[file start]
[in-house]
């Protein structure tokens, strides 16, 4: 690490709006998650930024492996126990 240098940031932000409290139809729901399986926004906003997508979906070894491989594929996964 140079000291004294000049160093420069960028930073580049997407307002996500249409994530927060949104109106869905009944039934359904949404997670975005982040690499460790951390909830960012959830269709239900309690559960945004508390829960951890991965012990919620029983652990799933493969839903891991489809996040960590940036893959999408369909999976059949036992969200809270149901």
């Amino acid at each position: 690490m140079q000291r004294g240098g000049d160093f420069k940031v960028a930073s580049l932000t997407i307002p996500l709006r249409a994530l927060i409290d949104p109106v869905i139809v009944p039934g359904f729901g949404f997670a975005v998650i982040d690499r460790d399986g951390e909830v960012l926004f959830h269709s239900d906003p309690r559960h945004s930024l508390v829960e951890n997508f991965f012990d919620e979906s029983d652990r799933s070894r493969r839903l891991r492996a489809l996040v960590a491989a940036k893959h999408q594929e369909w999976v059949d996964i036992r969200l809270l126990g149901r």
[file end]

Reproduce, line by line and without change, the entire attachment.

[in-house]
């Protein structure tokens, strides 16, 4: 690490709006998650930024492996126990 240098940031932000409290139809729901399986926004906003997508979906070894491989594929996964 140079000291004294000049160093420069960028930073580049997407307002996500249409994530927060949104109106869905009944039934359904949404997670975005982040690499460790951390909830960012959830269709239900309690559960945004508390829960951890991965012990919620029983652990799933493969839903891991489809996040960590940036893959999408369909999976059949036992969200809270149901």
């Amino acid at each position: 690490m140079q000291r004294g240098g000049d160093f420069k940031v960028a930073s580049l932000t997407i307002p996500l709006r249409a994530l927060i409290d949104p109106v869905i139809v009944p039934g359904f729901g949404f997670a975005v998650i982040d690499r460790d399986g951390e909830v960012l926004f959830h269709s239900d906003p309690r559960h945004s930024l508390v829960e951890n997508f991965f012990d919620e979906s029983d652990r799933s070894r493969r839903l891991r492996a489809l996040v960590a491989a940036k893959h999408q594929e369909w999976v059949d996964i036992r969200l809270l126990g149901r």